Debt collectors must follow certain laws that protect those in debt from harassment. In addition, they cannot misrepresent themselves, either. This helps people like you stay safe.
But what does misrepresentation mean in this case? How do you know if a debt collector is committing misrepresentation with you?
Harassment and misrepresentation
The Consumer Financial Protection Bureau examines debt collector misrepresentation. The Fair Debt Collection Practices Act (FDCPA) determines what is and is not within a debt collector’s reasonable scope of action. They do this for both potentially harassing practices and misrepresentation.
Misrepresentation can come in many forms. For example, a debt collector could lie about the power they can exercise against you. They can make claims of arrest when they have no reasonable cause. They may also make threats that they have no means or intention of following through on.
What do debt collectors lie about?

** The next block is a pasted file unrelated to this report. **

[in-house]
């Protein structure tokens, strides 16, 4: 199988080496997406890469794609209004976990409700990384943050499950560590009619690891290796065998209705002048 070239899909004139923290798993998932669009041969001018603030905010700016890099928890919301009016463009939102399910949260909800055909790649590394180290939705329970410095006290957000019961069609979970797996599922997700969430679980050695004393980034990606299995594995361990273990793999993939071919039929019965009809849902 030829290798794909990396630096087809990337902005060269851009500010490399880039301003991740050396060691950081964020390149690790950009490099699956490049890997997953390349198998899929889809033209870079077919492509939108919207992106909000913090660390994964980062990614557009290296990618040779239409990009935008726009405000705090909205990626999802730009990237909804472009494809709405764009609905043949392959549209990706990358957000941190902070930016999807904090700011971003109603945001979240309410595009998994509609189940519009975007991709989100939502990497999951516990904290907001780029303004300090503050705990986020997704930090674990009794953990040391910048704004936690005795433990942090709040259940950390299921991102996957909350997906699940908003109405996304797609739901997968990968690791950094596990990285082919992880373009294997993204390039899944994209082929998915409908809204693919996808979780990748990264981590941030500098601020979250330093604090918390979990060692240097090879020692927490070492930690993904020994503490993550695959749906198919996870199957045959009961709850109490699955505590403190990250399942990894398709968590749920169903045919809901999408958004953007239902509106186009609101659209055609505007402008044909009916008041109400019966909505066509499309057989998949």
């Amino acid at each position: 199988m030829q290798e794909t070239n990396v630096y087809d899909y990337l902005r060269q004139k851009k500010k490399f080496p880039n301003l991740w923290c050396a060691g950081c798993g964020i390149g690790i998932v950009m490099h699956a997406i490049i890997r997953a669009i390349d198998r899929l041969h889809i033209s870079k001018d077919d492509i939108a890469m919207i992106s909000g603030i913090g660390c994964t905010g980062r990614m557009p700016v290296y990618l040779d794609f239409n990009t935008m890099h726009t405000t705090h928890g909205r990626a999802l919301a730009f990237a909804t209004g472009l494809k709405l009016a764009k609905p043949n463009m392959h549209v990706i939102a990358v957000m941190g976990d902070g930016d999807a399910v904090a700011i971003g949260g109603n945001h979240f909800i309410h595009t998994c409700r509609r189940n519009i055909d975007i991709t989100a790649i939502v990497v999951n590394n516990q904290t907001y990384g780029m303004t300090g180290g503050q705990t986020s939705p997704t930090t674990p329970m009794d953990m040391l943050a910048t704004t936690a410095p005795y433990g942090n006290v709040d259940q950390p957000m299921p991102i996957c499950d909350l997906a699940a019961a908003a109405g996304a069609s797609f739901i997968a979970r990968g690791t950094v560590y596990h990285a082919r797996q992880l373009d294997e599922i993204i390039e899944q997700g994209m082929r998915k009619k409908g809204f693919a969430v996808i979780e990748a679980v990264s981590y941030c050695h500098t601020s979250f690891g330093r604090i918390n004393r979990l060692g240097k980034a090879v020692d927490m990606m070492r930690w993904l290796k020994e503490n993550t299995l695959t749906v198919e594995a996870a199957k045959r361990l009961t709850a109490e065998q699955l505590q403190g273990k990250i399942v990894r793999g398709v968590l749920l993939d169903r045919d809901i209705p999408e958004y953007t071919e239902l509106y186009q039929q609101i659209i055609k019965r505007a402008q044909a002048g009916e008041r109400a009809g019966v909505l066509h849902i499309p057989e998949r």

Debt collectors may also lie about themselves. Some could pretend to be an attorney, or hold legal power where they have none. They can also lie about you, such as misrepresenting the amount of money you actually owe.
Sometimes there is overlap between the two. A debt collector might engage in potentially harassing practices while misrepresenting themselves. In either case, you can take legal action against them. If you win the case, the judge often orders the debt collector to pay your legal expenses on top of potential reparations.
You can also choose to file for bankruptcy. Doing so gives you protection against all debt collecting practices, as it makes it illegal for debt collectors to contact you.